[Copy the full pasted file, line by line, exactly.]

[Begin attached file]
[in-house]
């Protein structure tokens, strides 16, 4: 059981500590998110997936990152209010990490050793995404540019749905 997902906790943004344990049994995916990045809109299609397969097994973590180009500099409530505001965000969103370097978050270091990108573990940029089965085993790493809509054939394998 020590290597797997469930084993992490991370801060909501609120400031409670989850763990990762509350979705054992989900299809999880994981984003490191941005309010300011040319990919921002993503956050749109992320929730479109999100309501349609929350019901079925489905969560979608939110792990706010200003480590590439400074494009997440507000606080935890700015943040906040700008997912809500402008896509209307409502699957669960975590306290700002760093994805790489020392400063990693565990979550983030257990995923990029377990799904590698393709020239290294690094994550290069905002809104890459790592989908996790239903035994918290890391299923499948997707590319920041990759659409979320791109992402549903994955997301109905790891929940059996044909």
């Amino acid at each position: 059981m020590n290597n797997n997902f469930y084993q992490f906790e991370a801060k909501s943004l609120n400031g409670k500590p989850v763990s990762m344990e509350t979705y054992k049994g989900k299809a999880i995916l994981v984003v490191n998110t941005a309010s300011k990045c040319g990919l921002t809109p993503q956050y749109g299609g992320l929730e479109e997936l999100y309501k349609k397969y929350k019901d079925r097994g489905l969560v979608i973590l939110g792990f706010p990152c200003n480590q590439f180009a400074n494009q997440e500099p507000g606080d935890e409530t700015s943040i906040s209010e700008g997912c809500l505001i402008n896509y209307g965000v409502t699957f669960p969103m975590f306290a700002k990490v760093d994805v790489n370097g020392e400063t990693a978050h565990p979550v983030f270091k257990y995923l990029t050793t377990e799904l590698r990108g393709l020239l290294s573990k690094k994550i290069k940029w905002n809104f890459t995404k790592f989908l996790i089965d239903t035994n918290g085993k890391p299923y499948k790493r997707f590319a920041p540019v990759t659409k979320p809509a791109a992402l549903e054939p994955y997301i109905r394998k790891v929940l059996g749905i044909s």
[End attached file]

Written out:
[in-house]
């Protein structure tokens, strides 16, 4: 059981500590998110997936990152209010990490050793995404540019749905 997902906790943004344990049994995916990045809109299609397969097994973590180009500099409530505001965000969103370097978050270091990108573990940029089965085993790493809509054939394998 020590290597797997469930084993992490991370801060909501609120400031409670989850763990990762509350979705054992989900299809999880994981984003490191941005309010300011040319990919921002993503956050749109992320929730479109999100309501349609929350019901079925489905969560979608939110792990706010200003480590590439400074494009997440507000606080935890700015943040906040700008997912809500402008896509209307409502699957669960975590306290700002760093994805790489020392400063990693565990979550983030257990995923990029377990799904590698393709020239290294690094994550290069905002809104890459790592989908996790239903035994918290890391299923499948997707590319920041990759659409979320791109992402549903994955997301109905790891929940059996044909």
């Amino acid at each position: 059981m020590n290597n797997n997902f469930y084993q992490f906790e991370a801060k909501s943004l609120n400031g409670k500590p989850v763990s990762m344990e509350t979705y054992k049994g989900k299809a999880i995916l994981v984003v490191n998110t941005a309010s300011k990045c040319g990919l921002t809109p993503q956050y749109g299609g992320l929730e479109e997936l999100y309501k349609k397969y929350k019901d079925r097994g489905l969560v979608i973590l939110g792990f706010p990152c200003n480590q590439f180009a400074n494009q997440e500099p507000g606080d935890e409530t700015s943040i906040s209010e700008g997912c809500l505001i402008n896509y209307g965000v409502t699957f669960p969103m975590f306290a700002k990490v760093d994805v790489n370097g020392e400063t990693a978050h565990p979550v983030f270091k257990y995923l990029t050793t377990e799904l590698r990108g393709l020239l290294s573990k690094k994550i290069k940029w905002n809104f890459t995404k790592f989908l996790i089965d239903t035994n918290g085993k890391p299923y499948k790493r997707f590319a920041p540019v990759t659409k979320p809509a791109a992402l549903e054939p994955y997301i109905r394998k790891v929940l059996g749905i044909s």